Tibet’s Libraries

Tibetan scriptures in the Sera Monastery, Lhasa

For most of Tibet’s history, monasteries have been the center of society. There were not only religious and political centers but were also schools. Anyone who was literate was educated in a monastery. It is no surprise then that the monasteries housed the libraries of Tibet. In fact, even today in Tibet and other Tibetan areas of China, those who who can read and write Tibetan were most likely educated in a monastery as written Tibetan is usually not taught in regular government schools.

These libraries not only housed printed books, but also the metal plates, and woodblocks used to print books. The Sera Monastery outside Lhasa still uses these ancient plates to print the scriptures used in monasteries today.

Library of plates in the Sera Monastery

The metal plates are framed in wood

Rows and rows of plates, floor to ceiling

A typical plate

These particular plates are used to print loose-leaf scriptures that are commonly used in monasteries. They consist of long strips of paper with text written the long ways across the page. Below is a poor quality photo of these books for sale, under a glass case.

Completed scriptures ready for sale

Typically a senior monk will recite scriptures using these long loose-leaf texts, and young monks in training will chant them after him. The photos below are from the Pachu Monastery (built in 1418) in Gyantse. They are not that great as the room was very dark. The senior monk sat cross-legged on an elevated stand with the scriptures open in front of him. A group of six young monks, between the ages of 14 and 18 years old, would chant the lines after him. They did not have scriptures in front of them; they had to rely on listening and repeating what they heard. They were a lively bunch of boys. When they took a break, I had a nice time chatting with them.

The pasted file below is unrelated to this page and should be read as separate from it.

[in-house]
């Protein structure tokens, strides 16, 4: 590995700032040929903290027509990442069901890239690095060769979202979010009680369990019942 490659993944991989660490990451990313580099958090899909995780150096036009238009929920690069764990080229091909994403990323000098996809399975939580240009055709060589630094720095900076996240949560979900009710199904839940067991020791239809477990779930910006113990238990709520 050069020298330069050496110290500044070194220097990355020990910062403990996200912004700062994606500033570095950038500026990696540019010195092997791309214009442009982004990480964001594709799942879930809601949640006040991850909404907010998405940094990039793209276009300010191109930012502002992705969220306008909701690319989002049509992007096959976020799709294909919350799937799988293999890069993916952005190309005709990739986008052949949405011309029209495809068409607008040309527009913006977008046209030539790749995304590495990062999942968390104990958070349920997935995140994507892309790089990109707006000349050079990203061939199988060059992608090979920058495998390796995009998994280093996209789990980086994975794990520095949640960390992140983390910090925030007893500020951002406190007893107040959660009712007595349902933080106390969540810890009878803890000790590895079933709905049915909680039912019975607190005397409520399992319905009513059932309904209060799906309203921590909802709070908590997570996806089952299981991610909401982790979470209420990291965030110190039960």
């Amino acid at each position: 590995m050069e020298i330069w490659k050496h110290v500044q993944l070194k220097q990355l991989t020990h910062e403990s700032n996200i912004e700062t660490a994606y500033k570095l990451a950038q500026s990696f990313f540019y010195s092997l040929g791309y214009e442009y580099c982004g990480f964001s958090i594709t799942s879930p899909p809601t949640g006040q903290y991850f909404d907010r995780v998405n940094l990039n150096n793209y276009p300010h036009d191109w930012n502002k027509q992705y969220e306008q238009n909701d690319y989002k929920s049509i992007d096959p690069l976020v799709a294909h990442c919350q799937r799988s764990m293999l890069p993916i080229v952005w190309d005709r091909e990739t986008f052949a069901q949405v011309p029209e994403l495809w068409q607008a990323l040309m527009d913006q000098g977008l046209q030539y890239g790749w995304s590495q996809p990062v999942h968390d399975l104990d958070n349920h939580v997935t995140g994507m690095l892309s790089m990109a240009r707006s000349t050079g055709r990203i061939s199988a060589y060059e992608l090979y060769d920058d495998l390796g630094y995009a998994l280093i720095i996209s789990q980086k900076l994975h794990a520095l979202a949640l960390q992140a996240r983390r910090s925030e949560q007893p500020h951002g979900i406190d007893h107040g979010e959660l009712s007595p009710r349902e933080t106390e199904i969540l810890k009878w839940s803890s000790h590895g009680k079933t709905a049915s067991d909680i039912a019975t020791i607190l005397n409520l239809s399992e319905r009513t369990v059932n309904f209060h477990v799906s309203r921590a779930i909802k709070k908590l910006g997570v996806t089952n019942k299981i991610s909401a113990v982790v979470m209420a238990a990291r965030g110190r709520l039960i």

Senior monk reciting scriptures

Young monks taking a break from chanting scriptures

The printing room in the Sera Monastery also produced bound books of Tibetan scripture, history, science and other books. They were for sale right there in the printing room.

Tibetan books for sale at the Sera Monastery

In nearly all the main prayer halls of the monasteries I visited, Tibetan scriptures in bound books were placed at each monk’s station. They were usually well worn.

Well worn book of scripture on top of monk’s robes

Most monasteries have libraries of printed books wrapped in silk fabric and stacked on wooden shelves. These books were usually not behind glass or anything and anyone could reach out and touch them.

A large collection of books in the Pachu Monastery

Close up of the books wrapped in silk

The library at the small Chiu Gompa Monastery in Western Tibet

As a bibliophile I was fascinated with these collections of books. Being so close to them was a great thrill, even though, out to respect, we did not handle them. Unfortunately I do not read Tibetan, but I still found myself wanting to acquire some of these beautiful books. At a street stall near Barkor Square in Lhasa I found a woman selling the long loose-leaf scriptures. I bought a volume from her wrapped and tied in a saffron cloth. I had no way of knowing what I was buying so I asked her to pick a popular volume for me. She said it dealt with health.